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  Identify the carcinogen that causes oesophageal cancer

   Nuffield Department of Medicine

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  Dr Benjamin Schuster-Boeckler, Dr Francesco Boccellato, Prof Skirmantas Kriaucionis  No more applications being accepted  Funded PhD Project (Students Worldwide)

About the Project

Gastro-oesophageal adenocarcinomas (GOAC) are characterised by a very high frequency of T to G mutations and chromosomal instability. We know from epidemiological data that reflux disease is a major risk factor for oesophageal cancer, and that bile reflux in particular seems to associate with an increased risk of gastric and oesophageal cancer. However, the causal mechanism by which acid and/or bile reflux cause mutations has not yet been identified. If we understood the molecular details of the process, it could open up new ways to chemically or behaviourally reduce the risk of developing this devastating disease.

The goal of this project is to understand the role of environmental influences and cell-type specific characteristics in the accumulation of mutations and chromosomal aberrations in the upper GI tract. We have recently established organoid models of the stomach epithelium. Based on these models, we have evidence to show that bile exposure is in fact mutagenic. We also identified a possible mechanistic link between reflux exposure and the characteristic T to G mutation pattern found in GOAC.

Going forward, there are multiple experimental and computational pathways we hope to explore further. We are performing mass-spectrometry and sequencing experiments to investigate the effect of different putative mutagens on DNA replication and the associated repair. Using existing public data, we hope to identify similarities between the molecular phenotypes observed in our in-vitro system to that observed in cancer patients. We also aim to further develop the in-vitro models by selectively inhibiting specific DNA repair processes to validate our mechanistic hypotheses regarding the molecular mechanism driving mutagenesis in GOAC.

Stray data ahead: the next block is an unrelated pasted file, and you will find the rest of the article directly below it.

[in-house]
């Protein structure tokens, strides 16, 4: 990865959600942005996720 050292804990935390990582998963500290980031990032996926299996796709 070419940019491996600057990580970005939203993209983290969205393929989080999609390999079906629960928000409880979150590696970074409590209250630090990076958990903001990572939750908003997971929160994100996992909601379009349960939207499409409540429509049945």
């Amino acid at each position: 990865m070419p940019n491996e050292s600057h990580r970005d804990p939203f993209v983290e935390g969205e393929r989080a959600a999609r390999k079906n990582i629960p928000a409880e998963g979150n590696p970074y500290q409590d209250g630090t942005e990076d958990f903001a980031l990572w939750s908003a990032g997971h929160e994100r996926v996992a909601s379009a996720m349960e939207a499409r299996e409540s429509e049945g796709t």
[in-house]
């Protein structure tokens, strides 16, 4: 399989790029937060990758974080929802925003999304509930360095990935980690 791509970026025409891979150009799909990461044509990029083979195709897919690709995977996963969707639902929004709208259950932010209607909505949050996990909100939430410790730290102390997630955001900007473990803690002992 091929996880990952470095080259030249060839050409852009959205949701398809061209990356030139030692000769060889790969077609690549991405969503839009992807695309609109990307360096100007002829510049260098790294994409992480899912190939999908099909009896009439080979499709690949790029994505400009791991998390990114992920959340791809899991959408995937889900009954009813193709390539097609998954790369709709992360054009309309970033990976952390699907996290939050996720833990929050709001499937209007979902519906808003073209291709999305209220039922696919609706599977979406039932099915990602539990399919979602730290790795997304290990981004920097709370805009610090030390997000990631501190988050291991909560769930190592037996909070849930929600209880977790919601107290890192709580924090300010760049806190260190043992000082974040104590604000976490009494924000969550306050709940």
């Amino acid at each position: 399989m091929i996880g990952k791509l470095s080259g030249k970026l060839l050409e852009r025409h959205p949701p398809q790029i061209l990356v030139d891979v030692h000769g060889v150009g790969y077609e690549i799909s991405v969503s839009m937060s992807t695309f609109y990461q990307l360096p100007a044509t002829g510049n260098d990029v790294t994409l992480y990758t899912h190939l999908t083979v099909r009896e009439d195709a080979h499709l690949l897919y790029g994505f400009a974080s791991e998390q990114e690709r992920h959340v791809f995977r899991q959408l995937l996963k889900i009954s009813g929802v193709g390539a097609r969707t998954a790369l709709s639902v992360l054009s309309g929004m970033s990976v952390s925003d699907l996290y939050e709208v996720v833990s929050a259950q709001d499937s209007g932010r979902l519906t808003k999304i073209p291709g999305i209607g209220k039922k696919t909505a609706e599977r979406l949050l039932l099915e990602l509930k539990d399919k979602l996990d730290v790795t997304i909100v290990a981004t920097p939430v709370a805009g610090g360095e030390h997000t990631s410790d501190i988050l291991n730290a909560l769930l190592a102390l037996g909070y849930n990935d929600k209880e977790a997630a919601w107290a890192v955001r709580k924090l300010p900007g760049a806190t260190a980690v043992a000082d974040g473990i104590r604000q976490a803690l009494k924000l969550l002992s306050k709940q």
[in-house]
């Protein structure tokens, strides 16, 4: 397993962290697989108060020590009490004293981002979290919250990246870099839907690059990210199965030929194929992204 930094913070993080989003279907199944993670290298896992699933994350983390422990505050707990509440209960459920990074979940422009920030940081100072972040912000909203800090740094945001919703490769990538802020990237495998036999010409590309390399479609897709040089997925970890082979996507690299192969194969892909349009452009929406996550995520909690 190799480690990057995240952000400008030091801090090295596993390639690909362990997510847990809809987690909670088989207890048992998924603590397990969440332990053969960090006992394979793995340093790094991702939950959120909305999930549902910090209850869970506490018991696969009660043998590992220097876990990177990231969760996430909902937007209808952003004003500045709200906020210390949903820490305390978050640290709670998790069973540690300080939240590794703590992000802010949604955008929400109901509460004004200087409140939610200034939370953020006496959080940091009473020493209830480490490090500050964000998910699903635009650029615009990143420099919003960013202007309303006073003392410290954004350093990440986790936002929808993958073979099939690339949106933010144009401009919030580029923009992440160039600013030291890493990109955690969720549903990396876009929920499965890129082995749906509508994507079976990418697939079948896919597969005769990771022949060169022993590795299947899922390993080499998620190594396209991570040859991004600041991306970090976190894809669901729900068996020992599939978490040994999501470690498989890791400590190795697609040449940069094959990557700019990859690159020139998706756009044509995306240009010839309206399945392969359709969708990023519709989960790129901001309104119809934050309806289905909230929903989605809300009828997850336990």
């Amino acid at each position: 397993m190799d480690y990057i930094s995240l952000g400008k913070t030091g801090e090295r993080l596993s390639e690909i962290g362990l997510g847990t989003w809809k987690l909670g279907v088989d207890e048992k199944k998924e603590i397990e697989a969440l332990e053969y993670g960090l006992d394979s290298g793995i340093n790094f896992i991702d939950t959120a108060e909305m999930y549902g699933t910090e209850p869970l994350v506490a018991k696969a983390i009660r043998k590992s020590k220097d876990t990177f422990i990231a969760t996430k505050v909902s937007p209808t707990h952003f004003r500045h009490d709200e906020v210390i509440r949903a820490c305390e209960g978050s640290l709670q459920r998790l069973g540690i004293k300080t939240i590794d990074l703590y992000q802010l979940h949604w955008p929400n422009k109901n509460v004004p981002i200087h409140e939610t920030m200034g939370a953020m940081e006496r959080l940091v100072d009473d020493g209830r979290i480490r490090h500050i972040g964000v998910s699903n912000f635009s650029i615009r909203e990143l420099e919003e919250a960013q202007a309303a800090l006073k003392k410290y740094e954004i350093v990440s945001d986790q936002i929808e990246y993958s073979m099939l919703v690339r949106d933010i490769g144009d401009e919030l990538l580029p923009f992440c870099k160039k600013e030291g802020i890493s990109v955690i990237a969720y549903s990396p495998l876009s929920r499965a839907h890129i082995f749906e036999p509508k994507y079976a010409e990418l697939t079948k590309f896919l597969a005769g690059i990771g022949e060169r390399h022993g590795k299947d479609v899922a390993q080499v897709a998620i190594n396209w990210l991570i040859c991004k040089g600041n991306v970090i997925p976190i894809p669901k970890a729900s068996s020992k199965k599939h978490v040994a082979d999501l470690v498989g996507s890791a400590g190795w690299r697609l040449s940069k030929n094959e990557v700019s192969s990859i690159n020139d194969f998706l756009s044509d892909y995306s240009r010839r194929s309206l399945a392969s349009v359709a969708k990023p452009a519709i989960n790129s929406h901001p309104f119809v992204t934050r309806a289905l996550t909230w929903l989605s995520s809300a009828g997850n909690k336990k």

This project would be an opportunity for an inquisitive young researcher who wants to solve a puzzle that so far has eluded resolution. To achieve it, you will require a good understanding of molecular biology. Beyond that, we can tailor the project to be more laboratory focussed or more computational. In the former case, you should have some experience with cell-culture, performing sequencing experiments and/or mass-spectrometry. In the latter case, you should have a solid background in a computational field, ideally with experience in genomics data analysis.

Please quote the project ID Ludwig and indicate the course code RD_CM1 in your application. Please use the project details above for your research proposal.

For entry requirements and to apply for this project please visit the University of Oxford DPhil in Clinical Medicine pages

If you plan to apply to more than one Ludwig studentship project, you may list a maximum of two of our projects on your application. 

Please note that only applicants who apply for a DPhil in Clinical Medicine via the University of Oxford admissions system will be shortlisted for interview.


Benjamin Schuster Boeckler ([Email Address Removed]) – project related enquiries

Alexandra Royer ([Email Address Removed]) – application related enquiries

Do not send your application to these email addresses, only applications submitted visa the University of Oxford admissions system will be considered

Application deadline closes Monday 1st April. Deadline for receipt of references: Friday 5th April.

Biological Sciences (4) Computer Science (8)

Funding Notes

The Ludwig Institute for Cancer Research studentships are for 4 years and provide an annual tax-free stipend of £21,000 and fees at the home or international rates.


• The Cancer Genome Atlas Research Network et al. Integrated genomic characterization of oesophageal carcinoma. Nature 541, 169-175 (2017).
• Tomkova, M., Tomek, J., Kriaucionis, S. & Schuster-Böckler, B. Mutational signature distribution varies with DNA replication timing and strand asymmetry. Genome Biology 19, 129 (2018)
• Christensen et al. 5-Fluorouracil Treatment Induces Characteristic T>G Mutations in Human Cancer. Nature Communications (2019): 1–11.